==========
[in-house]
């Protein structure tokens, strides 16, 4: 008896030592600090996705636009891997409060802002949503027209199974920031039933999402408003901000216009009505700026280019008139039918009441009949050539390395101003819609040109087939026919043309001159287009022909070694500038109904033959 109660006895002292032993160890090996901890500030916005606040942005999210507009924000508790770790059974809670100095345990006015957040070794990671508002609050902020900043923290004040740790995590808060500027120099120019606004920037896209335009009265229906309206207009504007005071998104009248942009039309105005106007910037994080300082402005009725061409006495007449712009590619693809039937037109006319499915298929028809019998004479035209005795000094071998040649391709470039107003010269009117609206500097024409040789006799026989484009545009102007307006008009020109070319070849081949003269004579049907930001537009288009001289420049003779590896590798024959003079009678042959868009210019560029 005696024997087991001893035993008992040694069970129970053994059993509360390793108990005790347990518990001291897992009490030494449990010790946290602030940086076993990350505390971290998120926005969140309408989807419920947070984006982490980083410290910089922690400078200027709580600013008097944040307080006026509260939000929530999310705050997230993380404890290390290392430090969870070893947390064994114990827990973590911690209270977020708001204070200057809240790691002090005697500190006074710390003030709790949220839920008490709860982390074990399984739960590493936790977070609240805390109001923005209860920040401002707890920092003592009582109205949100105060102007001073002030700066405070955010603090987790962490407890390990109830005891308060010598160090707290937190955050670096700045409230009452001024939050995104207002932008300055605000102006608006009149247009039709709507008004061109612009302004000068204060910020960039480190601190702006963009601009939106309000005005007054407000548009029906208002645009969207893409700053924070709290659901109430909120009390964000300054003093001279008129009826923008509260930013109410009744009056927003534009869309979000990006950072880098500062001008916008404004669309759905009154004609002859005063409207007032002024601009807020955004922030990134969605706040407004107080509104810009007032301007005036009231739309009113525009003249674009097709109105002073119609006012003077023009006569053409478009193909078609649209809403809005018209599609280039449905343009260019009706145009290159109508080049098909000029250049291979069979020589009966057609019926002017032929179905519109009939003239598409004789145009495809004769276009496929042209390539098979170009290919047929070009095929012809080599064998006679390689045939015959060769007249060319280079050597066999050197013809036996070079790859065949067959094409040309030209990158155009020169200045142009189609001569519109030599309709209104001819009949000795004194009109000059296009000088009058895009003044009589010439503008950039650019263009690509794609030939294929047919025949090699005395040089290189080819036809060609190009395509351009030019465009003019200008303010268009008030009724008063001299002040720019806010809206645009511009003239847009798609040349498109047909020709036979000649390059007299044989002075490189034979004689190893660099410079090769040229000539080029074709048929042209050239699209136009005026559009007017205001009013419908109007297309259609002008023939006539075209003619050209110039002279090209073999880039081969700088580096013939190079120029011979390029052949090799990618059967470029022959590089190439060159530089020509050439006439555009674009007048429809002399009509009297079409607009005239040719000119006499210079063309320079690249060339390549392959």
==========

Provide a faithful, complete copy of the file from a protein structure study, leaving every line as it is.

[in-house]
């Protein structure tokens, strides 16, 4: 008896030592600090996705636009891997409060802002949503027209199974920031039933999402408003901000216009009505700026280019008139039918009441009949050539390395101003819609040109087939026919043309001159287009022909070694500038109904033959 109660006895002292032993160890090996901890500030916005606040942005999210507009924000508790770790059974809670100095345990006015957040070794990671508002609050902020900043923290004040740790995590808060500027120099120019606004920037896209335009009265229906309206207009504007005071998104009248942009039309105005106007910037994080300082402005009725061409006495007449712009590619693809039937037109006319499915298929028809019998004479035209005795000094071998040649391709470039107003010269009117609206500097024409040789006799026989484009545009102007307006008009020109070319070849081949003269004579049907930001537009288009001289420049003779590896590798024959003079009678042959868009210019560029 005696024997087991001893035993008992040694069970129970053994059993509360390793108990005790347990518990001291897992009490030494449990010790946290602030940086076993990350505390971290998120926005969140309408989807419920947070984006982490980083410290910089922690400078200027709580600013008097944040307080006026509260939000929530999310705050997230993380404890290390290392430090969870070893947390064994114990827990973590911690209270977020708001204070200057809240790691002090005697500190006074710390003030709790949220839920008490709860982390074990399984739960590493936790977070609240805390109001923005209860920040401002707890920092003592009582109205949100105060102007001073002030700066405070955010603090987790962490407890390990109830005891308060010598160090707290937190955050670096700045409230009452001024939050995104207002932008300055605000102006608006009149247009039709709507008004061109612009302004000068204060910020960039480190601190702006963009601009939106309000005005007054407000548009029906208002645009969207893409700053924070709290659901109430909120009390964000300054003093001279008129009826923008509260930013109410009744009056927003534009869309979000990006950072880098500062001008916008404004669309759905009154004609002859005063409207007032002024601009807020955004922030990134969605706040407004107080509104810009007032301007005036009231739309009113525009003249674009097709109105002073119609006012003077023009006569053409478009193909078609649209809403809005018209599609280039449905343009260019009706145009290159109508080049098909000029250049291979069979020589009966057609019926002017032929179905519109009939003239598409004789145009495809004769276009496929042209390539098979170009290919047929070009095929012809080599064998006679390689045939015959060769007249060319280079050597066999050197013809036996070079790859065949067959094409040309030209990158155009020169200045142009189609001569519109030599309709209104001819009949000795004194009109000059296009000088009058895009003044009589010439503008950039650019263009690509794609030939294929047919025949090699005395040089290189080819036809060609190009395509351009030019465009003019200008303010268009008030009724008063001299002040720019806010809206645009511009003239847009798609040349498109047909020709036979000649390059007299044989002075490189034979004689190893660099410079090769040229000539080029074709048929042209050239699209136009005026559009007017205001009013419908109007297309259609002008023939006539075209003619050209110039002279090209073999880039081969700088580096013939190079120029011979390029052949090799990618059967470029022959590089190439060159530089020509050439006439555009674009007048429809002399009509009297079409607009005239040719000119006499210079063309320079690249060339390549392959």